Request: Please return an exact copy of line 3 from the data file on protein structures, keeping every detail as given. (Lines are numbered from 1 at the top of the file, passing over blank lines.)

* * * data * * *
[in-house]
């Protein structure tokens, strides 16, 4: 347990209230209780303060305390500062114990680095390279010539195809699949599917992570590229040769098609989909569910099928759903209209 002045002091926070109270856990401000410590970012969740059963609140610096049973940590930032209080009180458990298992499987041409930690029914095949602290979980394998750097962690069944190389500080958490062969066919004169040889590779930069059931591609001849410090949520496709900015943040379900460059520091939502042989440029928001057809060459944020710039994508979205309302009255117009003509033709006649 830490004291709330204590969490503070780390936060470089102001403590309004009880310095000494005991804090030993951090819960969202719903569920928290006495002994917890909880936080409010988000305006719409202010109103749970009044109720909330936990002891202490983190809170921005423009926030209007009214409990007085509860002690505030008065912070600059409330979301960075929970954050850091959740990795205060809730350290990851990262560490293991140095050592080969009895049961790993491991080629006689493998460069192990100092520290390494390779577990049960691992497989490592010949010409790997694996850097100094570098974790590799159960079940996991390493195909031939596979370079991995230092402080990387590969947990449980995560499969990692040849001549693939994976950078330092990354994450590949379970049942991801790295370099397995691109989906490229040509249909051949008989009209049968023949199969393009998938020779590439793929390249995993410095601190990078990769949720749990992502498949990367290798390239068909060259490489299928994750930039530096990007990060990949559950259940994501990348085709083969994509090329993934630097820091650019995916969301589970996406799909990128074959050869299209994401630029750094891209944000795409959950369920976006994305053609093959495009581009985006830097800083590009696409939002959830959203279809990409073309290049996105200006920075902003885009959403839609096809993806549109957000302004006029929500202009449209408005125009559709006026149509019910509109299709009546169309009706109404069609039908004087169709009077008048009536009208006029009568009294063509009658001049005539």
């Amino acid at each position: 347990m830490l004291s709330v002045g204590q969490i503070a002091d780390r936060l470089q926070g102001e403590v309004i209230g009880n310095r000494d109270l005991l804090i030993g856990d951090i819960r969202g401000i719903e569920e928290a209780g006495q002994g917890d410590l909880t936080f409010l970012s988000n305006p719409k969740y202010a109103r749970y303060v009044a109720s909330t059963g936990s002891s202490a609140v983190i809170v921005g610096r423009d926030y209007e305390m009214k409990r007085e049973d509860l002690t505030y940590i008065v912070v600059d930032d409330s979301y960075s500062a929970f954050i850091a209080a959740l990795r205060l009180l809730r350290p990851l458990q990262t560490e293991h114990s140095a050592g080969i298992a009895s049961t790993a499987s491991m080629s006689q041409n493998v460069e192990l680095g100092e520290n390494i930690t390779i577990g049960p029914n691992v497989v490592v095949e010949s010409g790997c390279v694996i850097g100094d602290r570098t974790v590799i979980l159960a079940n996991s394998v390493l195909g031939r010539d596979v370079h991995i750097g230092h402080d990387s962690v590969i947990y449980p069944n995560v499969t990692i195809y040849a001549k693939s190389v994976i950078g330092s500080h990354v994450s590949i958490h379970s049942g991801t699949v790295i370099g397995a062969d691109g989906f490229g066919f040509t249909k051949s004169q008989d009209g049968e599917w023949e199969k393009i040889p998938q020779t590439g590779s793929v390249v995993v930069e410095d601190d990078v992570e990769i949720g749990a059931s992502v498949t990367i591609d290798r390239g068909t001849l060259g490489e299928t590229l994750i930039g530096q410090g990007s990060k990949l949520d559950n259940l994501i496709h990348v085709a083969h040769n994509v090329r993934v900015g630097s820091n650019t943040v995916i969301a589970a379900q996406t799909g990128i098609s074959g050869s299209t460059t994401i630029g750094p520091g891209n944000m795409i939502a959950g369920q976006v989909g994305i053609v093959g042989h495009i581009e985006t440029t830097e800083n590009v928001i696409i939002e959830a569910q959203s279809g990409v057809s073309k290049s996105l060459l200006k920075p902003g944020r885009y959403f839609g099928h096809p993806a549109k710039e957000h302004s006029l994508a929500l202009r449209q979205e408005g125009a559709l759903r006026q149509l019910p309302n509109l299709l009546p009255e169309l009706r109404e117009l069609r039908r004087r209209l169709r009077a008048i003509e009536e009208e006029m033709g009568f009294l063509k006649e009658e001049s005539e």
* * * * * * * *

């Amino acid at each position: 347990m830490l004291s709330v002045g204590q969490i503070a002091d780390r936060l470089q926070g102001e403590v309004i209230g009880n310095r000494d109270l005991l804090i030993g856990d951090i819960r969202g401000i719903e569920e928290a209780g006495q002994g917890d410590l909880t936080f409010l970012s988000n305006p719409k969740y202010a109103r749970y303060v009044a109720s909330t059963g936990s002891s202490a609140v983190i809170v921005g610096r423009d926030y209007e305390m009214k409990r007085e049973d509860l002690t505030y940590i008065v912070v600059d930032d409330s979301y960075s500062a929970f954050i850091a209080a959740l990795r205060l009180l809730r350290p990851l458990q990262t560490e293991h114990s140095a050592g080969i298992a009895s049961t790993a499987s491991m080629s006689q041409n493998v460069e192990l680095g100092e520290n390494i930690t390779i577990g049960p029914n691992v497989v490592v095949e010949s010409g790997c390279v694996i850097g100094d602290r570098t974790v590799i979980l159960a079940n996991s394998v390493l195909g031939r010539d596979v370079h991995i750097g230092h402080d990387s962690v590969i947990y449980p069944n995560v499969t990692i195809y040849a001549k693939s190389v994976i950078g330092s500080h990354v994450s590949i958490h379970s049942g991801t699949v790295i370099g397995a062969d691109g989906f490229g066919f040509t249909k051949s004169q008989d009209g049968e599917w023949e199969k393009i040889p998938q020779t590439g590779s793929v390249v995993v930069e410095d601190d990078v992570e990769i949720g749990a059931s992502v498949t990367i591609d290798r390239g068909t001849l060259g490489e299928t590229l994750i930039g530096q410090g990007s990060k990949l949520d559950n259940l994501i496709h990348v085709a083969h040769n994509v090329r993934v900015g630097s820091n650019t943040v995916i969301a589970a379900q996406t799909g990128i098609s074959g050869s299209t460059t994401i630029g750094p520091g891209n944000m795409i939502a959950g369920q976006v989909g994305i053609v093959g042989h495009i581009e985006t440029t830097e800083n590009v928001i696409i939002e959830a569910q959203s279809g990409v057809s073309k290049s996105l060459l200006k920075p902003g944020r885009y959403f839609g099928h096809p993806a549109k710039e957000h302004s006029l994508a929500l202009r449209q979205e408005g125009a559709l759903r006026q149509l019910p309302n509109l299709l009546p009255e169309l009706r109404e117009l069609r039908r004087r209209l169709r009077a008048i003509e009536e009208e006029m033709g009568f009294l063509k006649e009658e001049s005539e």